Interview with Bruce John Dickinson and Randy Nixon from COLOUR OF NOISE
Interview by Mark Dean
Antihero Magazine’s senior music journalist, Mark Dean, spoke to guitarist Bruce John Dickinson and drummer Randy Nixon from COLOUR OF NOISE.[separator style=”line” /]
Introduce yourselves and your role in Colour of Noise.
Bruce John Dickinson: I’m Bruce John Dickinson, I’m the guitar player in Colour of Noise.
Randy Nixon: I’m Randy Nixon, I’m the drummer in Colour of Noise.
Actually, I wanted to take us back to your first musical memory, if you could recollect that, whether it was a gig or a song on the radio.
Bruce: I think it’d be Debbie Harry. When I was a kid. On top of the pops, in the shorts [laughter]. I have a very strong memory of that. And then, my dad’s record collection actually. You know, more seriously. The Everly Brothers, The Beatles, The Kinks. All the good stuff.
What about yourself?
Randy: For me it was Stevie Wonder, Songs in the Key of Life. I can remember listening to that album at a really, really young age and being really impressed by it. I came from a family where I had classic songwriting from my dad, I had Motown and predominately black music from my mum, and then I had heavy metal from my brother. I was kind of in this weird triangle, so it’s somewhere in the middle of there, so I got into each.
Bruce: That’s interesting though, because you could probably hear that actually, with a bullet like that. You can probably hear that in our record.
Randy: It’s a collection of the three things.
Bruce: Yeah, because the drummer in the band will produce the record, do a lot of songwriting, and is a big influence on the overall sound.
Just wondering if we could touch on your own musical history, some of the bands you’ve played with, etc?
Randy: Not so much the classic rock stuff. I’ve done lots of pop stuff. I was in a band called The Jeevas with Crispian Mills, who was from Kula Shaker, his band after that. I was in a few bands in the 90’s that were signed, one called Straw. Nothing kind of major, but around the times when there were other bands that kind of took over. I’ve had a lot of session stuff.
So how did you guys meet up?
Bruce: There was what I regard as one of the great lost bands, another band called the Magic Bullet Band. And well, we’d known each other more than thirty years. We grew up together. But I think the thing that affected me was the Magic Bullet Band record, which never really got a proper release. And, the record never really came out except as a home produced thing, but I had it in my record collection just because it’s a record I played a lot. And then I forgot that it was my mates in the band that gave me the record. And then my wife put it on. We just put that record on alongside Tom Petty, and you know, ZZ Top, or whatever else I wanted to play. So, when I fancied doing some music again, which is surprising, it sort of hit me one day, I thought I’d just convince him…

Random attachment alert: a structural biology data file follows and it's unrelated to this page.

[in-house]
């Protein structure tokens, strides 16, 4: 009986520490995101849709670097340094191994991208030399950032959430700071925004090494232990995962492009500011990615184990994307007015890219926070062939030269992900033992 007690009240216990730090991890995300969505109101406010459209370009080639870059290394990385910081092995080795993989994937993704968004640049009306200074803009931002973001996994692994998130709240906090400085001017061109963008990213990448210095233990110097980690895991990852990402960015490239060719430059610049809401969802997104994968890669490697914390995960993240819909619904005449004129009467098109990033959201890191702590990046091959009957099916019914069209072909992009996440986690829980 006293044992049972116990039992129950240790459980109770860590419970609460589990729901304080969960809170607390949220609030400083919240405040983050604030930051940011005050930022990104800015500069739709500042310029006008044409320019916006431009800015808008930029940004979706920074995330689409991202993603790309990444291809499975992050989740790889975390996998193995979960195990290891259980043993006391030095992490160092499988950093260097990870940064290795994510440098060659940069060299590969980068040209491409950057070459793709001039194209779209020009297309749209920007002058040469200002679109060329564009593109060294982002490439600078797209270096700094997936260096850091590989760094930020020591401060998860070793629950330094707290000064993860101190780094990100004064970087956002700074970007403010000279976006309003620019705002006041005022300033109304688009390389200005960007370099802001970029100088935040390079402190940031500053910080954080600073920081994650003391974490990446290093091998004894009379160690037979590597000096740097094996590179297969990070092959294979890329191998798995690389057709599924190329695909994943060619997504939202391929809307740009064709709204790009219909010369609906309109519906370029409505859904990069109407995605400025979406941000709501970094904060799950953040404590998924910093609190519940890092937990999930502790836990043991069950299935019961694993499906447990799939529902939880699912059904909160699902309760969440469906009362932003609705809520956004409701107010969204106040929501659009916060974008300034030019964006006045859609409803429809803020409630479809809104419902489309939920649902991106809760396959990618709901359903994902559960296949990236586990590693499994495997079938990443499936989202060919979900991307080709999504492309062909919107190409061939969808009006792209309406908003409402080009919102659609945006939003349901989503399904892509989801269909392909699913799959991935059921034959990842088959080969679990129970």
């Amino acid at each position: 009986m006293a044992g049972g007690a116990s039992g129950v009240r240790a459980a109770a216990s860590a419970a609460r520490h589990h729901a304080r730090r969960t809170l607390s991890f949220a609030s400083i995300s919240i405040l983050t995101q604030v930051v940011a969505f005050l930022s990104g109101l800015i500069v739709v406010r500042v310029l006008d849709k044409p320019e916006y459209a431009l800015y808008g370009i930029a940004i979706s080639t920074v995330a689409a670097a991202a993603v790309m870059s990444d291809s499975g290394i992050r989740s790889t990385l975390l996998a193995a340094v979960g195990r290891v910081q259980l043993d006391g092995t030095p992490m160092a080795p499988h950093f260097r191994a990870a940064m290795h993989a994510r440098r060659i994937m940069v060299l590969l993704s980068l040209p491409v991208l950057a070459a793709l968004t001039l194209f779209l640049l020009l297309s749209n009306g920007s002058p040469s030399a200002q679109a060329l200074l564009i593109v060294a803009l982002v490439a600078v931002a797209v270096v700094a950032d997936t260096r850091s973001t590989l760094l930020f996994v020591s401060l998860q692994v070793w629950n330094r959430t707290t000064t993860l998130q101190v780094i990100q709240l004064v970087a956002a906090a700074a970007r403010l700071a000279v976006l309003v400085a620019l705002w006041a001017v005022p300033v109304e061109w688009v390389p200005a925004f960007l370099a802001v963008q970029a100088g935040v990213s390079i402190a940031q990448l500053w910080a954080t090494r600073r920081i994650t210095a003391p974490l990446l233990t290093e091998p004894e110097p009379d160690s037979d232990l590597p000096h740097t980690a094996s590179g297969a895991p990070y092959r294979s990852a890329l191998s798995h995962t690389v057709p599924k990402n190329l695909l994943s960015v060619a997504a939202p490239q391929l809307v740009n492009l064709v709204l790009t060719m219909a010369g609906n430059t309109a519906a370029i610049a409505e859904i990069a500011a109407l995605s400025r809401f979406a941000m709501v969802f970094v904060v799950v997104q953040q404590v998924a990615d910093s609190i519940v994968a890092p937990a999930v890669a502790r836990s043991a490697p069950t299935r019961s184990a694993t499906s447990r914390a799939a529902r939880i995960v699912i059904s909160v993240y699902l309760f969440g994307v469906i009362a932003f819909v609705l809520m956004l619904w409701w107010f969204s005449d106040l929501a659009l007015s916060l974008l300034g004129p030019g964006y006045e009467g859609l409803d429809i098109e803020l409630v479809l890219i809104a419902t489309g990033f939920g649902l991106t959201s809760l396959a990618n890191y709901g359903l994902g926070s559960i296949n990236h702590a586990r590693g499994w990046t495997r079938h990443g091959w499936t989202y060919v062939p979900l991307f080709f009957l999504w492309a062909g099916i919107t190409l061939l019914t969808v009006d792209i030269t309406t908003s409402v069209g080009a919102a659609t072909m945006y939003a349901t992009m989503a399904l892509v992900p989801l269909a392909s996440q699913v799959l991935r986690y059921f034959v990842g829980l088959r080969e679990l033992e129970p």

There was just this sort of strange conviction that the time was right to make a classic rock record. So then I knocked on Randy’s door and Dan’s door, because of the Magic Bullet Band, and said: “What do you think?” And they sort of said, “Yes, sounds like it is the time.” We didn’t know why. It’s just a strange conviction. Anyway, it was like that.
What sort of hobbies, interests, past times do you have outside of music? Obviously you’ve had a little bit longer to explore other directions outside music.
Randy: For me it’s films and I teach, and I love to teach. I’m an artist, so I love to paint and draw and to create. I’m kind of in charge of the visual side of the band.
Bruce: Yeah, it’s great for the video.
Randy: All that kind of stuff comes from me.
The album cover then?